A mysterious, creepy figure who shepherds the heroes of Ray Bradbury's Halloween Tree throughout time and space, Carapace Clavicle Moundshroud is not the kind of character we'd like to meet in a dark alley (especially while trick or treating!). But he's a huge part of an iconic fantasy story, and deserves a spot on this list.
Samwise Gamgee (Lord of the Rings)
We all wish we could have a loyal friend like Samwise Gamgee. Without Sam's loyalty and courage, the One Ring would never have been destroyed.
Morgana Le Fay
Morgana Le Fay from Arthurian legend is often portrayed as a villain, although in early versions of the Camelot tale, she was depicted as a healer rather than an antagonist. Over time, due in large part to medieval Christianity's views on women, she came to be portrayed as explicitly evil. A fascinating figure who has been linked to goddesses from both Irish and Welsh mythology, we find the various ways Morgana Le Fay is depicted in the classics, and in pop culture, to be fascinating.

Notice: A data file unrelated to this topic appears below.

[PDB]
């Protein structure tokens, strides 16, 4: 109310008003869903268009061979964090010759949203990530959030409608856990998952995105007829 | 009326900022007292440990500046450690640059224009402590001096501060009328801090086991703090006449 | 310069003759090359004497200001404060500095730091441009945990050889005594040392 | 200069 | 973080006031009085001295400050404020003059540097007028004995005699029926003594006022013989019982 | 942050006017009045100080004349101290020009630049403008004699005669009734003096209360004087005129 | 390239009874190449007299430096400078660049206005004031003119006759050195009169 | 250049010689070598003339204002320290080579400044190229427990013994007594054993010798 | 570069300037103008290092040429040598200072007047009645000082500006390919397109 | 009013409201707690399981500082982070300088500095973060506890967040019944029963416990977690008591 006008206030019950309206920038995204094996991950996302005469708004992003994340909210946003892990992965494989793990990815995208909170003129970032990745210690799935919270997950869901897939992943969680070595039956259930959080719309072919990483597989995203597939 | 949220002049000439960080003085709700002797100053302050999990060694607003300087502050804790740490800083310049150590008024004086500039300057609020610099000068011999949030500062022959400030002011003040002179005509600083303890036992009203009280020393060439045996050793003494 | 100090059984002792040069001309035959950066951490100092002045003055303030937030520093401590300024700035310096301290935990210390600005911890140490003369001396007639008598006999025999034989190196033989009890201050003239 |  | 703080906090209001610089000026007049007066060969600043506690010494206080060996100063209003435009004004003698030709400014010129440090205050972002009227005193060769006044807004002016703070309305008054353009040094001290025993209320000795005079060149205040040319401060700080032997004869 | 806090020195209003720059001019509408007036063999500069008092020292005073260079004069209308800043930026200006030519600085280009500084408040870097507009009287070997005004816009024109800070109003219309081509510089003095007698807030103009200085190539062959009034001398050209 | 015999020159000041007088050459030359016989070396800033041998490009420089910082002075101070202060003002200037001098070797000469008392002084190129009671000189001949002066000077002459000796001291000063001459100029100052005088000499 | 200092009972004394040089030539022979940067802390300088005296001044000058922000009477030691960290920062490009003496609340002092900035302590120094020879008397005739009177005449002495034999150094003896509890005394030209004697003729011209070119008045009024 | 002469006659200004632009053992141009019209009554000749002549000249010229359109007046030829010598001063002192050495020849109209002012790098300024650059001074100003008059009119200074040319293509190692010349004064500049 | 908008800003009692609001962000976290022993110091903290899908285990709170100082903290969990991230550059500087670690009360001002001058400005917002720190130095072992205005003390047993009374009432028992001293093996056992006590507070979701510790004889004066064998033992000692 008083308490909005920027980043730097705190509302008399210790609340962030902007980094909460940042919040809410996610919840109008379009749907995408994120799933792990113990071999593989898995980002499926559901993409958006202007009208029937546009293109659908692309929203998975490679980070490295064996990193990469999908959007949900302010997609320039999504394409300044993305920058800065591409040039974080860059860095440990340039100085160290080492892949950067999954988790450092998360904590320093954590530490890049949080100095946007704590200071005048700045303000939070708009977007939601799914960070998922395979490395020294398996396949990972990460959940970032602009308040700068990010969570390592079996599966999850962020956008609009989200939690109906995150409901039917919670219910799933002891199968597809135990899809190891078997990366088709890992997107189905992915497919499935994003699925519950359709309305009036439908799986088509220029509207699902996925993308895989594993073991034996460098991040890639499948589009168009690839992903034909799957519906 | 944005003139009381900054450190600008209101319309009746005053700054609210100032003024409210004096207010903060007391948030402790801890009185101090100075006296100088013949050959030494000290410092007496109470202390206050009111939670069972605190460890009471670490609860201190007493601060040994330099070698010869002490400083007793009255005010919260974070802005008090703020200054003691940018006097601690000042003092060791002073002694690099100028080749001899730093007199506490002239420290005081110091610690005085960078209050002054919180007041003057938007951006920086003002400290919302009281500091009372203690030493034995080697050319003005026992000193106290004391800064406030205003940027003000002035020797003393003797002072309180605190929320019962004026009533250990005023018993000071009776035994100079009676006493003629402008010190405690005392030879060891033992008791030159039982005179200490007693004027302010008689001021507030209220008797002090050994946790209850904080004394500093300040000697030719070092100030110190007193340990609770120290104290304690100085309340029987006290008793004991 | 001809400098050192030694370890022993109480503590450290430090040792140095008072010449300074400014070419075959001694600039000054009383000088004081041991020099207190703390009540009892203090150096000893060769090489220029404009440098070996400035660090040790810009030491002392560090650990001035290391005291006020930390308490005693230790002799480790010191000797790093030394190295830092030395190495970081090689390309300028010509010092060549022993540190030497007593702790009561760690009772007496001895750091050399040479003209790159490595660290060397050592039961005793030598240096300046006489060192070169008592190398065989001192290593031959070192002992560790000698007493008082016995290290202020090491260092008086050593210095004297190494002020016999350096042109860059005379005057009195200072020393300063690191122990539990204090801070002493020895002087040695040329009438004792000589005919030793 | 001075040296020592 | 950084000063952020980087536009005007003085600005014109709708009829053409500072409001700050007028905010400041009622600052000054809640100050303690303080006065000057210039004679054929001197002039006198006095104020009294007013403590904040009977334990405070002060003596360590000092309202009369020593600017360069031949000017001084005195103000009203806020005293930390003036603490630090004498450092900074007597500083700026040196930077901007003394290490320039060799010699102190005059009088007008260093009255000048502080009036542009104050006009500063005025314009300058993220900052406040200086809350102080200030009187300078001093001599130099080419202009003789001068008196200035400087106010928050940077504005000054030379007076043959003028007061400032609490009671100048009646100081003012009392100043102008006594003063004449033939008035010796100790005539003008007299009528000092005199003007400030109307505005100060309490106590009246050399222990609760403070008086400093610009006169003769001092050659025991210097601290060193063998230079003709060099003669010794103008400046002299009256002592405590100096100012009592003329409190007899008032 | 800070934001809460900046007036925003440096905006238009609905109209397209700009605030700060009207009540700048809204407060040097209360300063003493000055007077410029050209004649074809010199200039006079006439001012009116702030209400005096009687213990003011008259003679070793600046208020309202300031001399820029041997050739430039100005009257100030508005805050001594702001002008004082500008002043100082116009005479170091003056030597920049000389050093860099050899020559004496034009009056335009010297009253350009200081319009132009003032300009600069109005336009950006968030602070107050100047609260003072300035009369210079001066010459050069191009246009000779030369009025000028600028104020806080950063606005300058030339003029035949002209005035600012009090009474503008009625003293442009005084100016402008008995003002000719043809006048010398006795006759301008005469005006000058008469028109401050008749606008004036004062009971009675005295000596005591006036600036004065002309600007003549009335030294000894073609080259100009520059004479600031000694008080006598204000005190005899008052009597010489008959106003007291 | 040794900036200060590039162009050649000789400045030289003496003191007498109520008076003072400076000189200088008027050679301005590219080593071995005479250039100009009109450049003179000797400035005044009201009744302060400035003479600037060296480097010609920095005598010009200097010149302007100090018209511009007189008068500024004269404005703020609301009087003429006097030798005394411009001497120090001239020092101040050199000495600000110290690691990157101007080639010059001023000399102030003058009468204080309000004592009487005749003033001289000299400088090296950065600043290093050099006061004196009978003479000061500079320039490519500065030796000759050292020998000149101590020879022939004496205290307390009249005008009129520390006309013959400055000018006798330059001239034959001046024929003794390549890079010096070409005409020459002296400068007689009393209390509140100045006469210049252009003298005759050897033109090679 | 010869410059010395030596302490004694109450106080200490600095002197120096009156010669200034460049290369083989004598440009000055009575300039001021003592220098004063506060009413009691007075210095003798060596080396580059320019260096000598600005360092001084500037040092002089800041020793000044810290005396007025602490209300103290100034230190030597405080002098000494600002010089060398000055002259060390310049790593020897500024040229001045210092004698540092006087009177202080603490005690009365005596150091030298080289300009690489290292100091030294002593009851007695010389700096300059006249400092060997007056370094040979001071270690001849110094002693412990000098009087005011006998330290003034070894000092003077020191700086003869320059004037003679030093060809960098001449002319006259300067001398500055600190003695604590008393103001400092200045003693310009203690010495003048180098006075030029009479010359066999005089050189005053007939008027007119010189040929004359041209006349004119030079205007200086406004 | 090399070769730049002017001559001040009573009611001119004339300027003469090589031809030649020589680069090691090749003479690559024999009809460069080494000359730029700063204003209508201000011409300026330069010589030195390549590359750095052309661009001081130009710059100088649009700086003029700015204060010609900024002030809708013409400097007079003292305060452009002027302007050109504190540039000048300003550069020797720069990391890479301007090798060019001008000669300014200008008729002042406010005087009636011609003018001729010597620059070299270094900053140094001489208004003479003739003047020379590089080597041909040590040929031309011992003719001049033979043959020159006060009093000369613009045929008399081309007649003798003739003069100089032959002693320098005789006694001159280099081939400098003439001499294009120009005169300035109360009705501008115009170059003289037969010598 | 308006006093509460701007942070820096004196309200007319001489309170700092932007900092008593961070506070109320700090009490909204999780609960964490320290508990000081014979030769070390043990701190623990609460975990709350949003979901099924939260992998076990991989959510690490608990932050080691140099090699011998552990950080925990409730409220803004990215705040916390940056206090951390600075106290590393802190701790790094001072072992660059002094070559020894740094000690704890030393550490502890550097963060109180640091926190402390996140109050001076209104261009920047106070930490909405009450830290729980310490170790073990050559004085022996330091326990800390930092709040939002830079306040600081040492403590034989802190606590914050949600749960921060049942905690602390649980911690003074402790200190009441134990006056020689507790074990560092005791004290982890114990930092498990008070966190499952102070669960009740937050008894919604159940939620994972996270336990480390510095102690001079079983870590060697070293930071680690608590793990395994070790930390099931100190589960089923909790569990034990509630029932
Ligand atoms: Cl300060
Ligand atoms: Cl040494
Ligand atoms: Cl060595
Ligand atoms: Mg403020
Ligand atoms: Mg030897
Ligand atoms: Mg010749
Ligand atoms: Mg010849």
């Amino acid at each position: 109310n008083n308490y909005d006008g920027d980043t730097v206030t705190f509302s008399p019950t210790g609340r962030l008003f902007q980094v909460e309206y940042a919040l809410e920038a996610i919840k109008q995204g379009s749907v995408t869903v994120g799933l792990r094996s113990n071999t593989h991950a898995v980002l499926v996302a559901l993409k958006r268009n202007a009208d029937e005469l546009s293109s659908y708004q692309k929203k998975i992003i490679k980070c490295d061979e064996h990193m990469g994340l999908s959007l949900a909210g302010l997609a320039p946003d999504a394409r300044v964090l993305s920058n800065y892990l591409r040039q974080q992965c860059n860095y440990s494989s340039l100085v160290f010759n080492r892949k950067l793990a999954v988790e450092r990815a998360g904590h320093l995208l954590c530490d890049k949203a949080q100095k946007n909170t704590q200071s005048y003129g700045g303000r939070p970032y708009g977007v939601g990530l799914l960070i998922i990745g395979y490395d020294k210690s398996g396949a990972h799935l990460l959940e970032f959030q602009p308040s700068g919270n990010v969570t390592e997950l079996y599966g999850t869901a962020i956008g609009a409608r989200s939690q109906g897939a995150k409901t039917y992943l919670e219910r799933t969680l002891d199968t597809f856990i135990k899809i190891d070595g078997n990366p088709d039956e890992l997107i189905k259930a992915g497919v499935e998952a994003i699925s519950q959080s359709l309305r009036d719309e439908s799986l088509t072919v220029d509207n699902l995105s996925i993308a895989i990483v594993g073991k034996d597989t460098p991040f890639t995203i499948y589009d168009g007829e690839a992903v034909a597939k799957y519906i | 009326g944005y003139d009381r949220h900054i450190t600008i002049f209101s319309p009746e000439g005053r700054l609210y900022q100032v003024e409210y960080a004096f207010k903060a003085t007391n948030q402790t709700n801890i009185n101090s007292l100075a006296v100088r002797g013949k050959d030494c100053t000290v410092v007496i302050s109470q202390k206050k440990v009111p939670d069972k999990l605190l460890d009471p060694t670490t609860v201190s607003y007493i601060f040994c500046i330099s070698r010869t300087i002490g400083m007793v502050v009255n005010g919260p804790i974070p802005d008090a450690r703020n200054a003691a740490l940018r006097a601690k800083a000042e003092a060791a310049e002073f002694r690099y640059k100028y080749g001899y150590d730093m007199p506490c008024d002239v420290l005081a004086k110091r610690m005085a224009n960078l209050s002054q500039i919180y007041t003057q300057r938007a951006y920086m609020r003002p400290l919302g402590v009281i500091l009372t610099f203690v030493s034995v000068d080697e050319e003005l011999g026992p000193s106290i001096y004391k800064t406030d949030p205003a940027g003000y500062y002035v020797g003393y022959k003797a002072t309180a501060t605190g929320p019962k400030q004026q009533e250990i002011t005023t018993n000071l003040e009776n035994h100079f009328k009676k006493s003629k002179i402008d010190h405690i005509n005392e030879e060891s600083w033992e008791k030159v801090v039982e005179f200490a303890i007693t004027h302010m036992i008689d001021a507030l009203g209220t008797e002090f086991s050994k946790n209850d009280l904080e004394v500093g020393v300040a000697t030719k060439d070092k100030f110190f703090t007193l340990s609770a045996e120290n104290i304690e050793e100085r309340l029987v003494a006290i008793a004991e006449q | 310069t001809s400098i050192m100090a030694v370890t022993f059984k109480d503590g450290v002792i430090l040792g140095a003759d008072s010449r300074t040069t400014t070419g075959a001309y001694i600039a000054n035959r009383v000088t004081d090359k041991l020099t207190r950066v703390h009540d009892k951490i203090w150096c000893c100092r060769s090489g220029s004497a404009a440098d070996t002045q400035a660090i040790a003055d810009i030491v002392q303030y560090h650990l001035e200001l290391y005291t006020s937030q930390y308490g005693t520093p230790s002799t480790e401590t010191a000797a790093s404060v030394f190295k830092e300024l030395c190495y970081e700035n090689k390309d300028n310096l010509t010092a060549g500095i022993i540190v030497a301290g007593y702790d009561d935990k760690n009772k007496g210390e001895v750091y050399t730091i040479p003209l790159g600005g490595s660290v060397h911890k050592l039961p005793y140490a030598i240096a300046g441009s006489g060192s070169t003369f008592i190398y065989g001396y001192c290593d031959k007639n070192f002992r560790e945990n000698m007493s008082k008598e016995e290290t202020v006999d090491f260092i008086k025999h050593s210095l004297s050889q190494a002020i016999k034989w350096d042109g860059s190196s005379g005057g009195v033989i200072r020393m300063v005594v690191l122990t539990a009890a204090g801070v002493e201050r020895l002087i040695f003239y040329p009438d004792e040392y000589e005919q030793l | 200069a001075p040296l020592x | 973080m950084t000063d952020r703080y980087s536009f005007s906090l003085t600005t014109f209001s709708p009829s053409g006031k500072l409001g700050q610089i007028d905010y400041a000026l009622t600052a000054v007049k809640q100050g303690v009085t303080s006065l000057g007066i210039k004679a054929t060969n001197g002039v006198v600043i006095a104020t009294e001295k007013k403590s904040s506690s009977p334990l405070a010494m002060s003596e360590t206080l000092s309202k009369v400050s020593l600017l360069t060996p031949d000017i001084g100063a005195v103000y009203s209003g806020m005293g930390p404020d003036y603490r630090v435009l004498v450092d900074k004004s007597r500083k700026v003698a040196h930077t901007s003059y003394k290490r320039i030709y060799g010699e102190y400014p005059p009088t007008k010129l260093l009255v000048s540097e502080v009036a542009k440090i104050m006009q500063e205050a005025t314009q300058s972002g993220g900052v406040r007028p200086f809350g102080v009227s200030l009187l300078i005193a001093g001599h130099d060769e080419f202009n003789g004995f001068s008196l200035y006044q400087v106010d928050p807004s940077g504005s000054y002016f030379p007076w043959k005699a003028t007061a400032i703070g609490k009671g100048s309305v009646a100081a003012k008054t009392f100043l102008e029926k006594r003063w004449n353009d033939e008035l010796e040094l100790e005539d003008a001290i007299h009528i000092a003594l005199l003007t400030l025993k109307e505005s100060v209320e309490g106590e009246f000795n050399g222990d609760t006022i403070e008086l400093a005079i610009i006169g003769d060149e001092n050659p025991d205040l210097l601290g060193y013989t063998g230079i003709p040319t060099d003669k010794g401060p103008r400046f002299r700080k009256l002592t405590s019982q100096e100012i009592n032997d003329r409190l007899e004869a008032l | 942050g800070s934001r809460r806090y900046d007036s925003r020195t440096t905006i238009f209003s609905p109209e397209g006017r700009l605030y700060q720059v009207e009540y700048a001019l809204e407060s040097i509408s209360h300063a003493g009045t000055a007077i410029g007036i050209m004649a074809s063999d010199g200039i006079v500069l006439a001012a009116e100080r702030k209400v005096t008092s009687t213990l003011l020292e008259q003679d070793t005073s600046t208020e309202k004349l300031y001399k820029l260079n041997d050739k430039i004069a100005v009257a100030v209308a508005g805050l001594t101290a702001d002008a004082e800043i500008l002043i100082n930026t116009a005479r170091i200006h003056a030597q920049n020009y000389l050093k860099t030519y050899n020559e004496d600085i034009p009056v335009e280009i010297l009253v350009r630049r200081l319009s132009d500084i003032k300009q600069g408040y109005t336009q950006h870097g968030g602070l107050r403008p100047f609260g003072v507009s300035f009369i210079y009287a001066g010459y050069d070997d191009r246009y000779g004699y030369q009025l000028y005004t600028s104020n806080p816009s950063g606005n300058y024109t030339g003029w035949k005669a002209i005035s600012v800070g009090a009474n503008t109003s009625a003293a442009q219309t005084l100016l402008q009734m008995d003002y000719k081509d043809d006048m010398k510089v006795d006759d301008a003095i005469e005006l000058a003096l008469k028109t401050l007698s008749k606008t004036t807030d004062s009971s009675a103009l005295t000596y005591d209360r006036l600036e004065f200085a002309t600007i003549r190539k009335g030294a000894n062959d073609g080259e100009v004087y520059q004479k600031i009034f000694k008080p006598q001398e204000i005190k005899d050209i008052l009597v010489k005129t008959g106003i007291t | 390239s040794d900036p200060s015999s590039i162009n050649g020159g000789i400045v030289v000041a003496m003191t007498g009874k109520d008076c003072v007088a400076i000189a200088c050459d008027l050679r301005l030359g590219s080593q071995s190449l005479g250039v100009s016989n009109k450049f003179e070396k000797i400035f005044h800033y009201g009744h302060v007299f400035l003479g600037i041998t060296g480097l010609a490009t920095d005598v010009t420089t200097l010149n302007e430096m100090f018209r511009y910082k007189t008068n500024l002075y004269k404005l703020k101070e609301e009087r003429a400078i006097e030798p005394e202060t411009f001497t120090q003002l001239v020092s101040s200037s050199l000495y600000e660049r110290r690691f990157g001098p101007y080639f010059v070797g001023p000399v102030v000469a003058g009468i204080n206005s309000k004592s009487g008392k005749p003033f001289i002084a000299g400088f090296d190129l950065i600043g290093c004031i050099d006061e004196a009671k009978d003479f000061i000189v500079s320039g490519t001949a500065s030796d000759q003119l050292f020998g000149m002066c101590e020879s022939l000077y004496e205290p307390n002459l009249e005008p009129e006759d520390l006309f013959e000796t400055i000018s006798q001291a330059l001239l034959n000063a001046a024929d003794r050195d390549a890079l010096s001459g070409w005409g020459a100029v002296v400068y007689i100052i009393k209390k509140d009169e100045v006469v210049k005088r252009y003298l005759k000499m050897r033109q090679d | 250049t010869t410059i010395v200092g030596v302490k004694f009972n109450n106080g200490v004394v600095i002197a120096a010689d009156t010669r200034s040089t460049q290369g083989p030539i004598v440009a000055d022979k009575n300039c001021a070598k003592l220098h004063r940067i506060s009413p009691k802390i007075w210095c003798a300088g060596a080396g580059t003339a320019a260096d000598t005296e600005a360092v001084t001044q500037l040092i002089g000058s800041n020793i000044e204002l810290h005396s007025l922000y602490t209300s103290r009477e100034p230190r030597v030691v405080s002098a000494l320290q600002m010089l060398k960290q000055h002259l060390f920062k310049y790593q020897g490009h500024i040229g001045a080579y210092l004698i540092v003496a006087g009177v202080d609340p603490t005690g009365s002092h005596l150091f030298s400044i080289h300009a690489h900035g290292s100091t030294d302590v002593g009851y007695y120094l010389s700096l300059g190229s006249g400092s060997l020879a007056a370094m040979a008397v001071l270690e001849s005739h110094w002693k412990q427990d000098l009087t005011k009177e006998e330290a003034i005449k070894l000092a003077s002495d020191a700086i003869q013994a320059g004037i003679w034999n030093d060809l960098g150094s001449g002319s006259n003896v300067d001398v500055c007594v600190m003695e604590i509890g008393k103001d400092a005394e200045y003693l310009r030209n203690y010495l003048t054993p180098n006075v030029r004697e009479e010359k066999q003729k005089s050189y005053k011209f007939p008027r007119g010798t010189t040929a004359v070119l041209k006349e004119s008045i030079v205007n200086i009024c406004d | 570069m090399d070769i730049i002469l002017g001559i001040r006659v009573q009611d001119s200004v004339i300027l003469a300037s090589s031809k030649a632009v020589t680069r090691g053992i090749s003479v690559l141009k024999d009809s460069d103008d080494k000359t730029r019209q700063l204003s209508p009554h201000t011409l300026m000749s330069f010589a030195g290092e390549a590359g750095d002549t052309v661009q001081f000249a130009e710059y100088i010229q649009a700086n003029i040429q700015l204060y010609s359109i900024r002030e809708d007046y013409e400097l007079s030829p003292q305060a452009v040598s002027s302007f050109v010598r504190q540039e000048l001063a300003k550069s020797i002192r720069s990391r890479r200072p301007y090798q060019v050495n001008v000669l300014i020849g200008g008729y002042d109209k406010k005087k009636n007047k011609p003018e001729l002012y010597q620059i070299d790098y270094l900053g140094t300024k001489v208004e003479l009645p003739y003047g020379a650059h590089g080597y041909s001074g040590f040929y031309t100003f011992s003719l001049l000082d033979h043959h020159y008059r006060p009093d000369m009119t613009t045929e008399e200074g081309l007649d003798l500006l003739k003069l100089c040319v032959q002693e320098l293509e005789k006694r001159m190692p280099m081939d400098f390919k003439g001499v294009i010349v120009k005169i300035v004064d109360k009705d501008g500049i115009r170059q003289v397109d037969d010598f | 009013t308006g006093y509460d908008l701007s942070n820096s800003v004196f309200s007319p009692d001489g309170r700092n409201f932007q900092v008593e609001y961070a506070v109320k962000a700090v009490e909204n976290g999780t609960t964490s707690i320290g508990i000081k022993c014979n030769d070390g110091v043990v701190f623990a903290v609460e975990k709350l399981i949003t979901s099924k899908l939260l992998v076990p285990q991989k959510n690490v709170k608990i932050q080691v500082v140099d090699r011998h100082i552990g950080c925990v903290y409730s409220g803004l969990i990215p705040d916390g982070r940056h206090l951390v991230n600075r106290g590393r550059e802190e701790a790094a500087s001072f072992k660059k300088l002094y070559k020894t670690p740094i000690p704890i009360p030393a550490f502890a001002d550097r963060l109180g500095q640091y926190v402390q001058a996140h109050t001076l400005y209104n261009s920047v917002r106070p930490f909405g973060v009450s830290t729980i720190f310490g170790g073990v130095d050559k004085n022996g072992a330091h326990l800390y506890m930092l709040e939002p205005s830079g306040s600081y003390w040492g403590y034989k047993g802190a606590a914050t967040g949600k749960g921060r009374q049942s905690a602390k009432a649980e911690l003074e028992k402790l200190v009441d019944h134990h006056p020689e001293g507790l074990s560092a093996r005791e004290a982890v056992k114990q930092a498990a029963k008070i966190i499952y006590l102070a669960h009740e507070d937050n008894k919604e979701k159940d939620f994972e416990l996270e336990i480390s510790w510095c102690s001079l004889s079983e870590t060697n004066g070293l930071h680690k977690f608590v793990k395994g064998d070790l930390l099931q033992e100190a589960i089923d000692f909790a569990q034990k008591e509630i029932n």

RELATED: Arthurian Legend Movies, Ranked
Ged (A Wizard of Earthsea)
A preternaturally powerful wizard in Ursula K. LeGuin's Earthsea series, Ged grows from a naive young boy into a powerful Archmage determined to prevent the ebb of magical power from Earthsea. His arc is fascinating, and this brilliant series remains one of the greatest additions to fantasy ever.
Anomander Rake (Malazan)
A powerful mage of ridiculously intimidating proportions, Anomander Rake is an iconic character in the Malazan series.
Pantalaimon (The Golden Compass)